# Thread: [SOLVED] Onto linear transfomation

1. ## [SOLVED] Onto linear transfomation

Let V be the real vector space of all real 2x3 matrices, and let W be the real vector space of all real 4x1 column vectors. If T is a linear transformation from V onto W, what is the dimension of the subspace {v $\displaystyle \in$ V: T(v) = 0}?

ker(v)=nullity; therefore, the range of v=6.

$\displaystyle \begin{bmatrix} a & b & c\\ d & e & f \end{bmatrix}$

I know the answer is 2 but how do I show it?

2. $\displaystyle 6 = \mbox{dim }V = \mbox{dim } T(V) + \mbox{dim ker }V = 4 + \mbox{dim ker }V$

3. Originally Posted by Bruno J.
$\displaystyle 6 = \mbox{dim }V = \mbox{dim } T(V) + \mbox{dim ker }V = 4 + \mbox{dim ker }V$
Then that leaves us with:

6 = dim V = dim T(v) + 0 = 4 + 0

6 = dim V = dim T(v) = 4

Will this equality always work for any transformation?

4. Originally Posted by dwsmith
Then that leaves us with:

6 = dim V = dim T(v) + 0 = 4 + 0

6 = dim V = dim T(v) = 4

Will this equality always work for any transformation?
6=4?

$\displaystyle Ker(T) = \{v\in V : T(v) = 0\}$. You want to find $\displaystyle dim ~ Ker(T)$. By a theorem (it is rather easy to prove), as Bruno had mentioned, we have that $\displaystyle dim ~ V = dim ~ Im(T) + dim ~ Ker(T)$. Since T is onto a space of dimension 4, we get that $\displaystyle dim ~ Im(T) = 4$. However, $\displaystyle dim ~ V = 6$ and so: $\displaystyle dim ~ V = dim ~ Im(T) + dim ~ Ker(T) \Rightarrow 6 = 4 + dim ~ Ker(T)$ $\displaystyle \Rightarrow dim ~ Ker(T) = 6-4 = 2$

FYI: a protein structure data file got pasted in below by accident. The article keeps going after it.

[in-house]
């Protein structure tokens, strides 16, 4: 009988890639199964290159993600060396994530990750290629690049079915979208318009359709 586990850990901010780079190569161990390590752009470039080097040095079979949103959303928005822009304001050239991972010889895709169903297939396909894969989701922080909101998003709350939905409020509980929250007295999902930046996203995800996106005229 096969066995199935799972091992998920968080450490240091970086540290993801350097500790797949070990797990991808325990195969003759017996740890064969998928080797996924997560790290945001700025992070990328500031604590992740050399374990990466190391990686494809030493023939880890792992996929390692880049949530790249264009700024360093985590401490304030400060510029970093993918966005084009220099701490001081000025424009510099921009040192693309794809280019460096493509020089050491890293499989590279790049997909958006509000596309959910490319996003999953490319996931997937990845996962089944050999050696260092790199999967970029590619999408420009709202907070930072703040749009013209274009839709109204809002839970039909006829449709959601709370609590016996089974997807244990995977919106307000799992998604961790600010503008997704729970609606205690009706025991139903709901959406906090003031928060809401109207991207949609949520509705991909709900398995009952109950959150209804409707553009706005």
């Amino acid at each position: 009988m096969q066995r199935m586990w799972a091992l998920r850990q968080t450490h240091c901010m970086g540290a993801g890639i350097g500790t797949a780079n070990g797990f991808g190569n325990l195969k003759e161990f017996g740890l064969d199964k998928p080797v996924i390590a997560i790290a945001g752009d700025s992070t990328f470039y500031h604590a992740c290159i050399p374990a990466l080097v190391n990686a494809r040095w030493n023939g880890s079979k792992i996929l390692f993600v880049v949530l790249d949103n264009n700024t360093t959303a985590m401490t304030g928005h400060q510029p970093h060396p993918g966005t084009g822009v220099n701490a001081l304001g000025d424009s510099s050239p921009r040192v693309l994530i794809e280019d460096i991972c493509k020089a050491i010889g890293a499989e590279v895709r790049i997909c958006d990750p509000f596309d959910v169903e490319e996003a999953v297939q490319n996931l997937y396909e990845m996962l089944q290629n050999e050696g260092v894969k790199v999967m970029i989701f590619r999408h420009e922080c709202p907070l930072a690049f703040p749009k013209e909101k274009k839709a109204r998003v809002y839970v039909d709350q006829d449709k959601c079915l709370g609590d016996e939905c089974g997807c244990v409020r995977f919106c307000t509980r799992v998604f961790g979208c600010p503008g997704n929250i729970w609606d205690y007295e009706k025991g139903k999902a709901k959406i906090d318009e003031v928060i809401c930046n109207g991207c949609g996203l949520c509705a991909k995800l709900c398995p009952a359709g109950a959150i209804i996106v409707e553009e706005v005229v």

5. Originally Posted by Defunkt
6=4?

$\displaystyle Ker(T) = \{v\in V : T(v) = 0\}$. You want to find $\displaystyle dim ~ Ker(T)$. By a theorem (it is rather easy to prove), as Bruno had mentioned, we have that $\displaystyle dim ~ V = dim ~ Im(T) + dim ~ Ker(T)$. Since T is onto a space of dimension 4, we get that $\displaystyle dim ~ Im(T) = 4$. However, $\displaystyle dim ~ V = 6$ and so: $\displaystyle dim ~ V = dim ~ Im(T) + dim ~ Ker(T) \Rightarrow 6 = 4 + dim ~ Ker(T)$ $\displaystyle \Rightarrow dim ~ Ker(T) = 6-4 = 2$

6= dim V

6 = dim T(v) = 4.... I don't know how you came up with 6=4 from that because 6-4=2 = dim T(v) = 4-4=0

6. 6 = dim T(v) = 4
:P